by Kyle Oleksiuk

Arts Issue 2019

A Print Gallery

Artwork by Sarita Garcia, Andrea Coleman, Zakkiyyah Najeebah, Roland Santana, and Krista Franklin

by South Side Weekly

Arts Issue 2019 | Visual Arts

Revisited Experiences

Chicago painter Andrea Coleman gives old stories a fresh coat

by Bridget Gamble

Stage & Screen

Court Theatre Sings a Black Girl’s Song

Ntozake Shange’s classic choreopoem finds new audiences who love it “fiercely”

by Nicole Bond

Justice | Visual Arts

A Symbol of Healing

An art exhibit from the Chicago Torture Justice Memorials showcases proposals for the final piece of promised reparations

by Helena Duncan

Elections | Politics

Runoff to the Finish

Incumbents, challengers, and newcomers face off (again) in the 5th, 6th, 15th, 16th, and 20th Ward runoffs

by South Side Weekly

Elections | Politics

Wrestling for the 25th Ward

Extremes of Pilsen’s political spectrum face each other in the runoff

by Quinn Myers

Police

Bad Fingerprint Work Undermines Chicago Property Crime Cases

Experts and judges question the quality of fingerprint analysis by Chicago police forensics, hampering prosecutions in burglary and theft cases

by Nicole Wetsman

Education | Fashion

We Real Cool

Betty Shabazz students flaunt DesMoney-designed uniforms

by Rod Sawyer

Elections | Opinions & Editorials | Politics

Op-Ed: Lori Lightfoot’s Dark Promises

Lori Lightfoot’s proposal to use closed schools for police academies should show progressives her true colors

by Maira Khwaja

Elections | Interviews | Politics

Meet the Challengers: Deborah Foster-Bonner

The Weekly sits down with the accountant and activist in the runoff for 6th Ward alderman

by Sam Stecklow

Radio | Visual Arts

Look, Don't Touch

"Also on View" at the Renaissance Society

by Manisha AR

Justice | Stage & Screen

Between Reform and Retribution

Stateville Calling looks at one man's fight against a failed justice system

by Wendy Random

Development | Features | Woodlawn

On the Corner

At the intersection of 63rd & Cottage Grove, developers are shaping Woodlawn’s future by curating its past

by Max Budovitch

Health | Health care

Hospital Withdrawal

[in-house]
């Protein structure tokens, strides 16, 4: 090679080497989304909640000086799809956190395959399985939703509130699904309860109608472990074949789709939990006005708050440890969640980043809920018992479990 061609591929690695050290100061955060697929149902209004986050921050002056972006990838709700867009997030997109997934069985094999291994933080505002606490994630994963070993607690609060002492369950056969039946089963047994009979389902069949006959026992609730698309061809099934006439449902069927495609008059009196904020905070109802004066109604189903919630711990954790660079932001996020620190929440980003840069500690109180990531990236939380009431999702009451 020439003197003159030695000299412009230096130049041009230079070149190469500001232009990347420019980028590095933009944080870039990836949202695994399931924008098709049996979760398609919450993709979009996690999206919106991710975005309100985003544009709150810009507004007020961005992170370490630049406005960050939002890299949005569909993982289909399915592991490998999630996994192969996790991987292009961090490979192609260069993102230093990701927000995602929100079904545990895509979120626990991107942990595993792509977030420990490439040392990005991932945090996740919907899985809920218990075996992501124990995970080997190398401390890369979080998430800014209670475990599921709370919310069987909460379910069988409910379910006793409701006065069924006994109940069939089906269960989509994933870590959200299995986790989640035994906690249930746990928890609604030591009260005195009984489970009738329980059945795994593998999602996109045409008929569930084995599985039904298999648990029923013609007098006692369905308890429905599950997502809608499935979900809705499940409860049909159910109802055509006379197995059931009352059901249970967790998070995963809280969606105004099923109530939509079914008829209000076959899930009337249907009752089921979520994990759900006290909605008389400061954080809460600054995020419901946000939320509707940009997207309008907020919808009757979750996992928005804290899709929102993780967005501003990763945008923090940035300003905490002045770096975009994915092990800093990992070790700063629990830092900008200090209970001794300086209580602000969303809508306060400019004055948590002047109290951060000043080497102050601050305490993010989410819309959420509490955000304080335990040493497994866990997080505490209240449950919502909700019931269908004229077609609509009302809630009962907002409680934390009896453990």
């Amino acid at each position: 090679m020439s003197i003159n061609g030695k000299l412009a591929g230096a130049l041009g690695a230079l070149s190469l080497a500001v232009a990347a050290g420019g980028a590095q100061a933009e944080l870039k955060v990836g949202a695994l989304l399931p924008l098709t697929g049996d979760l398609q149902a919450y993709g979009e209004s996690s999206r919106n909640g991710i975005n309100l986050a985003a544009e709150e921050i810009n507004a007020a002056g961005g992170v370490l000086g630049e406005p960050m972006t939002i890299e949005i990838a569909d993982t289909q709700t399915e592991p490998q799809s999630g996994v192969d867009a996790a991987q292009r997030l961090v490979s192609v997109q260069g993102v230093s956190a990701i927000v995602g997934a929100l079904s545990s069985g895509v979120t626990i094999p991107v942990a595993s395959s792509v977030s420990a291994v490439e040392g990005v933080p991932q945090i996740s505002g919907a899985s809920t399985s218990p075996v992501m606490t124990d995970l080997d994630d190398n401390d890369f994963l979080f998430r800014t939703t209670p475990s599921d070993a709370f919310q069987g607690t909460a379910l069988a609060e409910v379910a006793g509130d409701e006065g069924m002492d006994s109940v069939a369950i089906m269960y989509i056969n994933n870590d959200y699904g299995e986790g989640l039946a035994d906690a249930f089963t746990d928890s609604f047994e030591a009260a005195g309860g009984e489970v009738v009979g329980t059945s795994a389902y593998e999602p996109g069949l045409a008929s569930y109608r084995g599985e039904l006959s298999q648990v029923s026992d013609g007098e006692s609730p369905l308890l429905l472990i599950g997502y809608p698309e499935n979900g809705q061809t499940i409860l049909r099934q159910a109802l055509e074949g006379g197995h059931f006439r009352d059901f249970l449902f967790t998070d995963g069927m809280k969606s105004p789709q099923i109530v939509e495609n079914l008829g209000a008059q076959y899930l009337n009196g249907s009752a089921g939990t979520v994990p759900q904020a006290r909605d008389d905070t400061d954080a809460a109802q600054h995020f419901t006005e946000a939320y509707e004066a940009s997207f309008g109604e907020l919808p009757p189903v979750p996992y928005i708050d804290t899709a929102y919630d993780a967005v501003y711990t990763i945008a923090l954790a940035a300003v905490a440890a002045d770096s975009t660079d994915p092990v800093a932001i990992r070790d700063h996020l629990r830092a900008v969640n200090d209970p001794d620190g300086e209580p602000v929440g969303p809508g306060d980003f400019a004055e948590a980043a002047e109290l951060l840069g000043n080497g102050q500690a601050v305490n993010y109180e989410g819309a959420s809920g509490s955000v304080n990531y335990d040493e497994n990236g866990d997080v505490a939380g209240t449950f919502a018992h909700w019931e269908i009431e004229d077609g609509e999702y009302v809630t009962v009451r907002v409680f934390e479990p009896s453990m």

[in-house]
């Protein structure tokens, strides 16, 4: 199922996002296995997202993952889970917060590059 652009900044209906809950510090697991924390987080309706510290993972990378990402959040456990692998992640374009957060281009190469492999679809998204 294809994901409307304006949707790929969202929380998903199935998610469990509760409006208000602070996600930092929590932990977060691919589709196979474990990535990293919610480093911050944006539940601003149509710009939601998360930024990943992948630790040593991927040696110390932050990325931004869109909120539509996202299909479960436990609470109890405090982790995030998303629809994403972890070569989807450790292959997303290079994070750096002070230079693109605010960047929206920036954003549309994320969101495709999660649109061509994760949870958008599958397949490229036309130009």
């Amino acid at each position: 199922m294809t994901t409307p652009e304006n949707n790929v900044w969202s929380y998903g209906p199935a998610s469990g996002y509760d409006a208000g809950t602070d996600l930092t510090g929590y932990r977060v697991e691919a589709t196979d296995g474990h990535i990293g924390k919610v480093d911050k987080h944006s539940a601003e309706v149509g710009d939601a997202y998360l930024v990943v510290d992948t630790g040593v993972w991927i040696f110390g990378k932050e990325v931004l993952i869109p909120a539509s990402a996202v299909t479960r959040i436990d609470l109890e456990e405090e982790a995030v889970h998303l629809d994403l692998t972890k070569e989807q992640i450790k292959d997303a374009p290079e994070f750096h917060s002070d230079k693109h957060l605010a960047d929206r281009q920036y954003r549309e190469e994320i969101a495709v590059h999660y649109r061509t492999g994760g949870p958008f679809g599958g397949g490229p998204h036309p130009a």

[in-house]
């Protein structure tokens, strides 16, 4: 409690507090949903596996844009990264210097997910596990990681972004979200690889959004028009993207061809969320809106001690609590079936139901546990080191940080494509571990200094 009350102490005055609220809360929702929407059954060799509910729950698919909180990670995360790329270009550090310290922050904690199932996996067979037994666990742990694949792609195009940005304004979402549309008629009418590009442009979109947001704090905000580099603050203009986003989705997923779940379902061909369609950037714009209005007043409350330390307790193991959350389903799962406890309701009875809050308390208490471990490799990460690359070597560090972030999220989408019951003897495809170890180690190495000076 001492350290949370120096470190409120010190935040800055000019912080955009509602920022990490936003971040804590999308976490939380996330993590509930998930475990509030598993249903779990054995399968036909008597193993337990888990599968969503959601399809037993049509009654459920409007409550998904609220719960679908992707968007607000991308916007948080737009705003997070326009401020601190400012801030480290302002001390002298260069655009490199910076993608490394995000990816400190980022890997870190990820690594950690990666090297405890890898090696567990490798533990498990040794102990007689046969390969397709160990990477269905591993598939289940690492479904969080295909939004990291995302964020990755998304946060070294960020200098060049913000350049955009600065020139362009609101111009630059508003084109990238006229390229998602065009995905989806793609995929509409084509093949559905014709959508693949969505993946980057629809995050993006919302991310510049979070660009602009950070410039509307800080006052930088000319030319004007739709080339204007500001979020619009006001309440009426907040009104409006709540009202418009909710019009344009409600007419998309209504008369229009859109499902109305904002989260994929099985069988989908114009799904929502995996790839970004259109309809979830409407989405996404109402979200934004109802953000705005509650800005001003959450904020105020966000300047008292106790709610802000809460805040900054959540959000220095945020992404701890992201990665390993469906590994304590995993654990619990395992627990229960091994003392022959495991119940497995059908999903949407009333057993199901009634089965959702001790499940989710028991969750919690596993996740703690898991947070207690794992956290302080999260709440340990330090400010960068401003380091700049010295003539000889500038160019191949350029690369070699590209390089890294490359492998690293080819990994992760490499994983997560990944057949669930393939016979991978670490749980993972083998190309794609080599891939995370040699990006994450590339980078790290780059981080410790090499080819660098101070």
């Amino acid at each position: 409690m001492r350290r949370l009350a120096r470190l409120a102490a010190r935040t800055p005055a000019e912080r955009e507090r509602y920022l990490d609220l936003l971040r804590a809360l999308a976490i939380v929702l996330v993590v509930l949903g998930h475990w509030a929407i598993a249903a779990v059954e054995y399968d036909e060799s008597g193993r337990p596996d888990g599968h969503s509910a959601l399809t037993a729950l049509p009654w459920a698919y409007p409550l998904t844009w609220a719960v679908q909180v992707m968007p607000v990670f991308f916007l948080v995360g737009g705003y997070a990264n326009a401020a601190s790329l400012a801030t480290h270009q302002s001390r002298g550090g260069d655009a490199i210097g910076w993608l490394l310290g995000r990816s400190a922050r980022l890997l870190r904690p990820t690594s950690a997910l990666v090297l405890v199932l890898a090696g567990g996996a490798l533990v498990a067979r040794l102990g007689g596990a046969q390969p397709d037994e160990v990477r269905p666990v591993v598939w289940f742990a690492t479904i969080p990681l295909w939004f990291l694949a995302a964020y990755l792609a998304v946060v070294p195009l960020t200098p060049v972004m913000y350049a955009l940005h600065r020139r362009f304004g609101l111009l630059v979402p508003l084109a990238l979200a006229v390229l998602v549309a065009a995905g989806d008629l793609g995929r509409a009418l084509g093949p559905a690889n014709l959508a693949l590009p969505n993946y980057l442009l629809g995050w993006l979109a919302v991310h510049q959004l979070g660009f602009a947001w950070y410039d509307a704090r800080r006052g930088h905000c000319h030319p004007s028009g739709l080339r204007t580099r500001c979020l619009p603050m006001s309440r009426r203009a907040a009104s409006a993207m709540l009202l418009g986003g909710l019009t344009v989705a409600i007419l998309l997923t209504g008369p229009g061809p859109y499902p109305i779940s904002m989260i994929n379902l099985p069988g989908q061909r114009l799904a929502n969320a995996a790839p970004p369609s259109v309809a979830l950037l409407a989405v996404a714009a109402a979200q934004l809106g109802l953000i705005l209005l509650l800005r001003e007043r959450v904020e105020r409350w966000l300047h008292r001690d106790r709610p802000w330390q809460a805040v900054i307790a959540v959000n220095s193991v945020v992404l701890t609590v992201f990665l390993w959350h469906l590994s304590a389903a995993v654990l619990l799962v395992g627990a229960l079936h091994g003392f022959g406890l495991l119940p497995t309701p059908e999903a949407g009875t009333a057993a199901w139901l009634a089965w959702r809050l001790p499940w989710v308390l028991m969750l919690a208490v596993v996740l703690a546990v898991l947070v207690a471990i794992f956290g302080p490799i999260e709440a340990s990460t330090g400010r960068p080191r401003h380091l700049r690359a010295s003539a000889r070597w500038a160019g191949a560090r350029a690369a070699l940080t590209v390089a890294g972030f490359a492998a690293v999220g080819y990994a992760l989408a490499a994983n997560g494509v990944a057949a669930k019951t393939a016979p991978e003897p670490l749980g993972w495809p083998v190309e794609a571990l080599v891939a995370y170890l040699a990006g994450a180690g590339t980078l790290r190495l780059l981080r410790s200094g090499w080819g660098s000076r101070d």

In Chicago, many people with opioid use disorder avoid going to the hospital for fear of becoming dopesick

by Mari Cohen

Education

An Education in City Planning

Students at Lindblom Math and Science Academy make no small plans for improving their city

by Adam Przybyl

Elections | Politics

By a Hair

Four incumbents in tight contests barely scrape by without a runoff

by Neil Miller

Development | Parks

Touring Jackson Park’s Future

With the Obama Presidential Center incoming, the Jackson Park Advisory Council seeks to ease concerns about a beloved park

by Sam Joyce

Uncategorized

A Second Chance

A recent change in Illinois law establishes domestic violence as a mitigating factor in sentencing

by Olivia Stovicek

Elections | Englewood | Politics

Piece By Piece

Englewood activists and aldermanic candidates reflect on how political fragmentation affects the neighborhood

by Mari Cohen, Sam Stecklow

Elections | Environment | Food | Politics

Will Chicago’s Next Mayor Prioritize Environmental Justice?

At the first environmental justice–focused forum, candidates seemed hesitant to commit to environmental justice policy

by Amelia Diehl

Brighton Park | Health

On the Frontiers of Community Health Care

Brighton Park’s new Esperanza clinic will combine medical and social services

by Amelia Aldred

Sports

Ice Breakers

A West Side hockey program encourages kids to overcome barriers on and off the ice

by Isi Frank Ativie

Music

The Sonic Chemistry of Isaiah Collier

The saxophonist talks to the Weekly about his new album and musical déjà vu

by Krishna Kulkarni

Bridgeport | Development | Politics

A Starbucks is Born

Bridgeport residents protest the forthcoming coffee chain

by Rebecca Stoner

Features | History | Parks | South Shore

A Palace for the People

South Shore residents continue a long fight to make the South Shore Cultural Center a space for community arts

by Jeanne Lieberman